Johannes Cabal the Necromancer is the first of a series of supernatural adventures written by Jonathan L. Howard. It is also a mordant buffet of sarcastic wit, of biting badinage and persiflage. Johannes Cabal is the smartest man in the room and he lets everyone know it.
Johannes Cabal made a deal with the Devil to further his research and then had the nerve to complain about the terms. He goes to Hell, jumping the line and earning the enmity of Satan’s gatekeeper Arthur Trubshaw, a former bank clerk whose request for a receipt from some bandits ended his mortal life. From this first encounter, readers know they are in for a treat.
Sartre said that Hell was other people. It transpires that one of the other people was Trubshaw. He had lived a life of bureaucratic exactitude as a clerk out in a dusty bank in a dusty own in the dusty Old West. He crossed all the “t”s and dotted all the “i”s. Then he made double entries of his double entires, filed the crossed “t”s, cross-referenced the dotted “i”s in a tabulated form against the dotted “j”s, barred any zeroes for reasons of disambiguation, and shaded in the relative frequencies on a pie chart he was maintaining.
The Devil gives Johannes Cabal his due–the opportunity to cancel his contract and get back his soul–if he can get one hundred people to sign a contract for their souls within one year. To help Cabal with his efforts, he gives him a budget of Satanic ectoplasm and a carnival, the Carnival of Discord. Staffing his carnival are a Dumb and Dumber duo of zombies, several animated creations made of “a rag, a bone and a hank of hair” along with a bit of ectoplasm and some escapees from an asylum for the criminally insane. With Johannes and his undead brother Horst at the helm, the carnival travels the rails of a steampunk pastoral world of villages and small towns gathering souls through fair means or foul.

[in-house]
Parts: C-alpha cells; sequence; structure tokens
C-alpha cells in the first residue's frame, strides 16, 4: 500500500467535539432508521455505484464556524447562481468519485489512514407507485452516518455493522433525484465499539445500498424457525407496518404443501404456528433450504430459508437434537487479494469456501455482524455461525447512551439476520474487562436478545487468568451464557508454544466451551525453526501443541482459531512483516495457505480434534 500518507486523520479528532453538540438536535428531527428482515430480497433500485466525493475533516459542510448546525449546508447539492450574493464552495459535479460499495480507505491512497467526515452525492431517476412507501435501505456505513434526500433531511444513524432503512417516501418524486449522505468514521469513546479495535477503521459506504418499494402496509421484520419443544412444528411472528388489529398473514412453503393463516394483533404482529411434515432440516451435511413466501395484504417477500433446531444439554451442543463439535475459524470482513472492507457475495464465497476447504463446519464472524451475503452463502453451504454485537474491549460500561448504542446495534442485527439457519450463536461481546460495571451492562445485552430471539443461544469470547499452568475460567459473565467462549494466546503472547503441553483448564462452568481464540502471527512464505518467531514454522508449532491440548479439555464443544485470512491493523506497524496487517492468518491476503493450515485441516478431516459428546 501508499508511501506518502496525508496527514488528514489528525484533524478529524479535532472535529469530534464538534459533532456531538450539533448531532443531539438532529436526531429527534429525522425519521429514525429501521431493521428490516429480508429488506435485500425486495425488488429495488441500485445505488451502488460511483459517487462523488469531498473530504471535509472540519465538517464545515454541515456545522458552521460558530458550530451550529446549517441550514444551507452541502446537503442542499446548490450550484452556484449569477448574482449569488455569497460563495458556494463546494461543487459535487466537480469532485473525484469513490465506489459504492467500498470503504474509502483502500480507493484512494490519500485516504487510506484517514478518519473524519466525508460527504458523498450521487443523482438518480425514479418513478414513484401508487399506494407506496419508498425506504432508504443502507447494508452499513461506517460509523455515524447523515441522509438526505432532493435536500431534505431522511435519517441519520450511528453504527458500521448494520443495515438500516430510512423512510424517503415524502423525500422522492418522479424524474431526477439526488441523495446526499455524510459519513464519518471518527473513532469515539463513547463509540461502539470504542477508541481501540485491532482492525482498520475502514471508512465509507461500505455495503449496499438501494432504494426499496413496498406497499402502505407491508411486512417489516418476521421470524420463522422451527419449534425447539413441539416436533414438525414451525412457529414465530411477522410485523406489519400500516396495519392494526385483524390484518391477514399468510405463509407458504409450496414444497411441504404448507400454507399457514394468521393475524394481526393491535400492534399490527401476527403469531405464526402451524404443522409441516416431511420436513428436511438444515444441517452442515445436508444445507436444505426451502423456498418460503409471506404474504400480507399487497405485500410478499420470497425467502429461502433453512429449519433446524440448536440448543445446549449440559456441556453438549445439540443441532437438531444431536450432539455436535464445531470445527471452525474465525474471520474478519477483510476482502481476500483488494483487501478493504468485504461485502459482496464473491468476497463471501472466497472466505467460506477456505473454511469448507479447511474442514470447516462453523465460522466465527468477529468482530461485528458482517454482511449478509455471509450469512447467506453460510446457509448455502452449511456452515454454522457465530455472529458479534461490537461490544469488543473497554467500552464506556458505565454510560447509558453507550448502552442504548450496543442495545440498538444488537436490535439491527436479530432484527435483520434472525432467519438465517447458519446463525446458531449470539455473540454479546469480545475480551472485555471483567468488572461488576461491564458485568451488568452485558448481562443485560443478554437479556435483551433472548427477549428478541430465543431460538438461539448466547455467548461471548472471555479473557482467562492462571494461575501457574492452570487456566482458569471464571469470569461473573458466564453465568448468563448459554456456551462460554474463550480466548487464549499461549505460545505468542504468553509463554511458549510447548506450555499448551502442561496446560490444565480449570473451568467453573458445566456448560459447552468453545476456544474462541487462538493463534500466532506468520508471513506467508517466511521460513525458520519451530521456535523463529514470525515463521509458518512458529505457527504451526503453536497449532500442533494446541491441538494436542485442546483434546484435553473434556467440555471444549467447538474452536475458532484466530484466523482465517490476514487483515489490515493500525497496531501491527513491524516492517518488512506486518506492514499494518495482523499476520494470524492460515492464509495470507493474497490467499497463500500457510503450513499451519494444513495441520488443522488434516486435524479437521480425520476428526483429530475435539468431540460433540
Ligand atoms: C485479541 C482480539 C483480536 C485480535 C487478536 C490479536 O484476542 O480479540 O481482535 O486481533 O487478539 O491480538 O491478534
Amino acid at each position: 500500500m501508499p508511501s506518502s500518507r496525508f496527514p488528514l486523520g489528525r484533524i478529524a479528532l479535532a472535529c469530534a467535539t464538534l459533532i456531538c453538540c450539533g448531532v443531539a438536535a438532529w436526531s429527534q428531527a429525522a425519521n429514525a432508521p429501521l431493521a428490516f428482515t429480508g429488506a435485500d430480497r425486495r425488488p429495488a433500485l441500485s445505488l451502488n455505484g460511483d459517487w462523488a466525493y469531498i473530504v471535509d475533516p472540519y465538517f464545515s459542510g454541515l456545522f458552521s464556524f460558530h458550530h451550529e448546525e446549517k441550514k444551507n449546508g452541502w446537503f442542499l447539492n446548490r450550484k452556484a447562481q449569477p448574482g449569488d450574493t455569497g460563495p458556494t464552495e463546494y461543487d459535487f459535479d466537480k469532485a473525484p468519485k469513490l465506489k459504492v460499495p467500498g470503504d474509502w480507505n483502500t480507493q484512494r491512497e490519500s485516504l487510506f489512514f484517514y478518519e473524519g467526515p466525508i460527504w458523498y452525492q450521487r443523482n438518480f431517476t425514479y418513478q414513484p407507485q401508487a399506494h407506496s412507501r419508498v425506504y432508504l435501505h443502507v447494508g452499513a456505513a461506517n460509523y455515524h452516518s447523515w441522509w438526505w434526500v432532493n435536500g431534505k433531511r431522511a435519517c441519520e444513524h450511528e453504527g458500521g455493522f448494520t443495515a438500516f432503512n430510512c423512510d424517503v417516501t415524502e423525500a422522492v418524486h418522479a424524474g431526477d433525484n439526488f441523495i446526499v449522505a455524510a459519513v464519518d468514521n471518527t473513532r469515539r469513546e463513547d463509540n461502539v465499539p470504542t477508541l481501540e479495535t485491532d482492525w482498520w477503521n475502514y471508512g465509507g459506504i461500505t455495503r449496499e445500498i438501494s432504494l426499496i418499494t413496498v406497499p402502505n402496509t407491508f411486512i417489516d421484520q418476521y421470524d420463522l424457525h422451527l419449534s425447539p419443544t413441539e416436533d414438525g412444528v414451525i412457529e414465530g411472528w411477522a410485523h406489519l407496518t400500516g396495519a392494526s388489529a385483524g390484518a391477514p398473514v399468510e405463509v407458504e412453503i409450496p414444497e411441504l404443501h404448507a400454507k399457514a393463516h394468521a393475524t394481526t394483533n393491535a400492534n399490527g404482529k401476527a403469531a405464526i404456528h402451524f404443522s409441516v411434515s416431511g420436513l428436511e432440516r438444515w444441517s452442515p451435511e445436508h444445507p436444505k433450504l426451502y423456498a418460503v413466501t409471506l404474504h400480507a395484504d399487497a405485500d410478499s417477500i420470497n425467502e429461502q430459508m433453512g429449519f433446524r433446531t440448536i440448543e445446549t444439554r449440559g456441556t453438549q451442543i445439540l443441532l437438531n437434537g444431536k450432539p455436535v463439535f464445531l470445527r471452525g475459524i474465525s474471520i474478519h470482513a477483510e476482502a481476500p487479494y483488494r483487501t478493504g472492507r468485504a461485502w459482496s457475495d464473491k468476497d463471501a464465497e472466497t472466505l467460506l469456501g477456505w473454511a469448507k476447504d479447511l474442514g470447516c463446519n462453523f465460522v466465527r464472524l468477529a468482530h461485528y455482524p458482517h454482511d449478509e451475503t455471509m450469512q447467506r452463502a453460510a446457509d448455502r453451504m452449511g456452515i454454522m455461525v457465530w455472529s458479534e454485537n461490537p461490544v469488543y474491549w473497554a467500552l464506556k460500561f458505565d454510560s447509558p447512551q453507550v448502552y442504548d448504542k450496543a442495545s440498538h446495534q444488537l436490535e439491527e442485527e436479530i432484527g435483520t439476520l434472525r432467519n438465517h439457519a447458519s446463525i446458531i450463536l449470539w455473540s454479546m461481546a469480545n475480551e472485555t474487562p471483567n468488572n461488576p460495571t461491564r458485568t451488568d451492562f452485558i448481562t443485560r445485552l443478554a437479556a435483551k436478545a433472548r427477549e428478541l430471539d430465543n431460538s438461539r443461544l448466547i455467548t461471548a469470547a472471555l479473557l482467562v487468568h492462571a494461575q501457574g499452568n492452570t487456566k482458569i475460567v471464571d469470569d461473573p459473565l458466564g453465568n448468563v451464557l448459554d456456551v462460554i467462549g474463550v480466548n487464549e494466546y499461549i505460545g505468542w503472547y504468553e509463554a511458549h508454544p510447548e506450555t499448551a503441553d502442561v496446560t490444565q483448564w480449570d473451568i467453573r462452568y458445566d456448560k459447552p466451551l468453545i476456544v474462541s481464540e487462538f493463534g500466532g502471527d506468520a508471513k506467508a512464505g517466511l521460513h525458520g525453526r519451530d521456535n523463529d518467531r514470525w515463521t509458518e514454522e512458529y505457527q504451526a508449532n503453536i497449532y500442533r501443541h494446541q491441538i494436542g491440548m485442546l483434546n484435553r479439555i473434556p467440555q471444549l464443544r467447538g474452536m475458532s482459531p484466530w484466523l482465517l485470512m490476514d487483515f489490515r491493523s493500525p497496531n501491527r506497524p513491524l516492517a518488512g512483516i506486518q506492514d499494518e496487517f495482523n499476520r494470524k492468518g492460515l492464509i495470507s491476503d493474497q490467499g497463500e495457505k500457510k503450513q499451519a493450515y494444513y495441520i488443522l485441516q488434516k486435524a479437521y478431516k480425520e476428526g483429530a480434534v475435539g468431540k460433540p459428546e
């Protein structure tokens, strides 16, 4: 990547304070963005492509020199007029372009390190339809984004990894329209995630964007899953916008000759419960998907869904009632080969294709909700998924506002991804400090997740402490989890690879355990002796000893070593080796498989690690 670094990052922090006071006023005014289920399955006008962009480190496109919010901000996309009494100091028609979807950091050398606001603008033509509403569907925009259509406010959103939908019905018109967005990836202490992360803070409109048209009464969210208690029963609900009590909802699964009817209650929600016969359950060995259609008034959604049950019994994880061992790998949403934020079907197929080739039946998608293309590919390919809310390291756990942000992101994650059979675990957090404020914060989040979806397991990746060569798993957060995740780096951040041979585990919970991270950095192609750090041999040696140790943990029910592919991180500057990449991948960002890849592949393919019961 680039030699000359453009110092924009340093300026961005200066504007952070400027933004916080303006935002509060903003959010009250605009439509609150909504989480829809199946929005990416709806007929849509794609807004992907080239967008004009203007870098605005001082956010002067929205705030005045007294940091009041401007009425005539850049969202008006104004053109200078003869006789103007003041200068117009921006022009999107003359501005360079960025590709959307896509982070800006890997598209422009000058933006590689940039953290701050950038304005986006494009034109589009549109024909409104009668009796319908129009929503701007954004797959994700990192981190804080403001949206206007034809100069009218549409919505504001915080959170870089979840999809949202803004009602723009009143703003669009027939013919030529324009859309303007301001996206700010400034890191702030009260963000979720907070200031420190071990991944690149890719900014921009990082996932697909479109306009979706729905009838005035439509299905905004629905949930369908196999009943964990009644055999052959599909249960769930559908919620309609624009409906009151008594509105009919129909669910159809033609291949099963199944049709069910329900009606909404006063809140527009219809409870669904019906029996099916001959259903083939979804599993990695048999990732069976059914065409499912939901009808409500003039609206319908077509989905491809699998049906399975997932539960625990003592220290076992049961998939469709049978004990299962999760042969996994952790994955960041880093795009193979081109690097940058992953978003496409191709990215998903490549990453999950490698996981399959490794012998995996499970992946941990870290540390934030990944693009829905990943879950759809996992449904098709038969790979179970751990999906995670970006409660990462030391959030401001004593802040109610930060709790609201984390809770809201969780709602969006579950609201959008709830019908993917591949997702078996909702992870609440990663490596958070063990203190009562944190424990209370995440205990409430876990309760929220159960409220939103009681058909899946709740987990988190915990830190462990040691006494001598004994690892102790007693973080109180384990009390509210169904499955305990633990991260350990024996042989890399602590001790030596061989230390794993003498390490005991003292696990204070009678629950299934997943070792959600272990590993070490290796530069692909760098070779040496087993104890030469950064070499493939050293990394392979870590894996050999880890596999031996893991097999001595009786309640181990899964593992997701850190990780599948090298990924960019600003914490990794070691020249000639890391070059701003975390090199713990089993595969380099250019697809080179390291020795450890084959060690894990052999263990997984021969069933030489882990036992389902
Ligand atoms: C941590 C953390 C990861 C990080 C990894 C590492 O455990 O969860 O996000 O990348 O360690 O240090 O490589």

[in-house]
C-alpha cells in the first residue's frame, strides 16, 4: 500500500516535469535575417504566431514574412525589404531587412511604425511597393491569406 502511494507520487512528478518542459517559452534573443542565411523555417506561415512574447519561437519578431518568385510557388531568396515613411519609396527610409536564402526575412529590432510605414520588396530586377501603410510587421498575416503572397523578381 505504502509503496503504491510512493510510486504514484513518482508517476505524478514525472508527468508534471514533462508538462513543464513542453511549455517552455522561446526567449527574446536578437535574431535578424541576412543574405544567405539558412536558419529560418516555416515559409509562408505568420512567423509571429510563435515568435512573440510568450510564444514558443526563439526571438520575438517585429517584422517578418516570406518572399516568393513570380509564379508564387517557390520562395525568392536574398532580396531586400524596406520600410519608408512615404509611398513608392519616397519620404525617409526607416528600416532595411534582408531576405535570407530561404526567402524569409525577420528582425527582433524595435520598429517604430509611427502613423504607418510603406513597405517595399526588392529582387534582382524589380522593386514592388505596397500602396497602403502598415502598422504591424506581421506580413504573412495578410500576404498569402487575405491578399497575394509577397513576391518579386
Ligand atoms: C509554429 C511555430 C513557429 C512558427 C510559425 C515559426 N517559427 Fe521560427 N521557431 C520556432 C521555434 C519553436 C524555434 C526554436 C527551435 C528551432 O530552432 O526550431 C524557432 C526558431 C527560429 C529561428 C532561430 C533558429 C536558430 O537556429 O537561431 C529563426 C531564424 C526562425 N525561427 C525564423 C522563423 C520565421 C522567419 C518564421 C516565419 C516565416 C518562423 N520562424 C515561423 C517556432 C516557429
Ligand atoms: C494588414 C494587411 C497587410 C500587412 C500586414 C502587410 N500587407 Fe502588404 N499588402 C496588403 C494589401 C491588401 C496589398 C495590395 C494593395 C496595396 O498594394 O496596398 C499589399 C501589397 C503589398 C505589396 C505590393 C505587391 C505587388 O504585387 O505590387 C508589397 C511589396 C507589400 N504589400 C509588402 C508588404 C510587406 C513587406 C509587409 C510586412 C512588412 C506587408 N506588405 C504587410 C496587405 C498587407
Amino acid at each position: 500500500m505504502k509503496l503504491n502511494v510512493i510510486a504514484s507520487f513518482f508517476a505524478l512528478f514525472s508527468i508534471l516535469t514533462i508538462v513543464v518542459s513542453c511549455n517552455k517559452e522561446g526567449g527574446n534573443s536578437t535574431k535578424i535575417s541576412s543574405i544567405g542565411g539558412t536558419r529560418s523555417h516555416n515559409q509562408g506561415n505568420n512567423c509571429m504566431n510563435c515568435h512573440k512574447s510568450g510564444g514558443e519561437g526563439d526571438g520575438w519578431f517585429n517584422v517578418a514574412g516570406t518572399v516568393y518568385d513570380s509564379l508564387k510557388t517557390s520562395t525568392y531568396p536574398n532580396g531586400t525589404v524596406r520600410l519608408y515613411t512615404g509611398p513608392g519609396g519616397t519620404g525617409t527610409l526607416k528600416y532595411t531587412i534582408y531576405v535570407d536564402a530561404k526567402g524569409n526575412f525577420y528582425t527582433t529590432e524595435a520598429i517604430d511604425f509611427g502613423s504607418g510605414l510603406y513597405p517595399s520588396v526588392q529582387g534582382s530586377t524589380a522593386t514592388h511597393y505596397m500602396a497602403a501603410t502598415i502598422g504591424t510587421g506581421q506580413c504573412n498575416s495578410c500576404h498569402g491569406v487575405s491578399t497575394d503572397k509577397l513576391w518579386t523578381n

There is a lot of magic thrown about in this book, raising the dead, transportation, transmutation and the odd card trick or two, but the real magic is the glimmers of humanity that slip through despite the best efforts of the determinedly amoral and rational Johannes. Somewhere there is a human being whose soul still remains intact if only he would pay attention.
Horst, his brother, is the conscience of the story, hoping he can keep his brother from capturing any souls for the Devil that he would not have gotten anyway. He has all the charm and charisma that Johannes lacks and brings a moral counterpoint to the story.
The story can be hilarious. One example was the scene where Cabal was set upon by the Dumb and Dumber thieves whose comeuppance was surprisingly and amusingly achieved without magic. However, that was less amusing the second time it happened and revealed a weakness with plotting that I hope will be improved in future adventures.
I enjoyed Johannes Cabal the Necromancer very much. I love word play and the precision of the perfectly chosen word. I would have enjoyed it more, though, if the story had laid a foundation for the ending when we discover there was another reason for that deal with the Devil. As it was, it came out of the blue, setting a stage for a second volume of adventures, but with no foreshadowing it felt false and manipulative. But that is the last two pages at the end of a funny, picaresque adventure across the borderlines of reality and morality that kept me engaged from the beginning.